Whatever the hell you are doing, however much you love it, there is a whole bunch of other things that you need. If you can find a way to get some of these things along with your work, great – now that the pandemic’s over I need to start scheduling time to hang out with art friends working on various projects together, for instance – but always remember to make room in your life for things that are Not Work.

If you are working for someone else, be wary of their attempts to get you to spend more of your time working for them for less money. And be wary of demonization of things like unions, too.

This goes for me, too: I am a freelance artist who derives a large part of my current income from drawing whatever the fuck I feel like drawing and keeping a tip jar out – but that tip jar is on Patreon, a website run by a corporation based in one of the most expensive cities in the US, with multiple millions worth of venture capital dollars pushing them to find ways to increase the revenue stream from supporters to creators that they take 5-12% off of. The graph I opened this post with is one of many bits of messaging they send people like me, some more subtle, some less, all focused on what worked to get their biggest earners to the point where their life is completely consumed by cranking out content a lot of people are willing to pay for.

I think this is the point where this little rant trails off. I will close with a link to one of the other things that sparked these thoughts today: an article from 2008 on the origins of modern consumer society about a hundred years ago, and the efforts by various coalitions of manufacturers to sell work as the center of life.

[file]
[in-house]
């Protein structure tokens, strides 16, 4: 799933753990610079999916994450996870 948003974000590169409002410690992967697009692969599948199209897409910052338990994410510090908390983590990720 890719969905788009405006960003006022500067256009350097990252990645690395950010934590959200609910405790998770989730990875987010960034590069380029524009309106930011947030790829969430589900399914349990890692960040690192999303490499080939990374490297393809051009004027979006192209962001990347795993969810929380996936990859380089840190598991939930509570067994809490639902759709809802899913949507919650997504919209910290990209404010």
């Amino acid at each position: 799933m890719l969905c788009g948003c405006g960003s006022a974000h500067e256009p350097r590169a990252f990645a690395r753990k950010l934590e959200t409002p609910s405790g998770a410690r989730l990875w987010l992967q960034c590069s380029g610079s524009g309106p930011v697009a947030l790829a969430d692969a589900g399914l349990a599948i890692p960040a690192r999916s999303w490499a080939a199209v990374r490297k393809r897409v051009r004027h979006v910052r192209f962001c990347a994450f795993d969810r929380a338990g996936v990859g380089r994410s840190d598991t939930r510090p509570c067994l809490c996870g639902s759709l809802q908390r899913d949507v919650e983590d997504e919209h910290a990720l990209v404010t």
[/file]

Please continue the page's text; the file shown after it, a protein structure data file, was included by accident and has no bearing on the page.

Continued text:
Hello, Illustrator 25. Hello.

Or Illustrator 2021 if you want the marketing name. Or 25.3.1 if you want to be precise – 25.3.0 came out a few weeks in ten countries, none of which were the US; a couple weeks later, 25.3.1 fixed all the killer bugs that early adopters in those ten countries found and screamed about. Experience has taught me to avoid releases of AI (or any major software, to be honest, but especially AI) that end in .0, so I wouldn’t have been one of those anyway even if it had been available globally.New splash screen. Don’t love it. Don’t hate it. Will probably replace it soon. I’d been seeing the splash screen credit for “Jade Purple Brown” next to the betas and thought that was just a placeholder fake name but evidently that is the name/alias of an actual person who has their own domain and everything. It’s a decent piece of flat art, which sure does beat that one year the splash screen was a creepy drowned-looking face. (Also I have noticed that the anti-aliasing between the purple and red/yellow shapes is completely fucked up and that is gonna drive me crazy until I change this image, so I guess replacing it just went up my priority list…)

seriously I can’t unsee this

Anyway. In terms of features this one is both really small and really huge – the detailed feature summary lists all of three things. I think that might be a record. But two of these things are actually huge changes that probably ended up with touching every single part of the program: they finally added the ability to rotate the canvas view like I’ve been asking for since I first found the old feature request form in like 2007, and they updated it to work on the new Apple CPUs.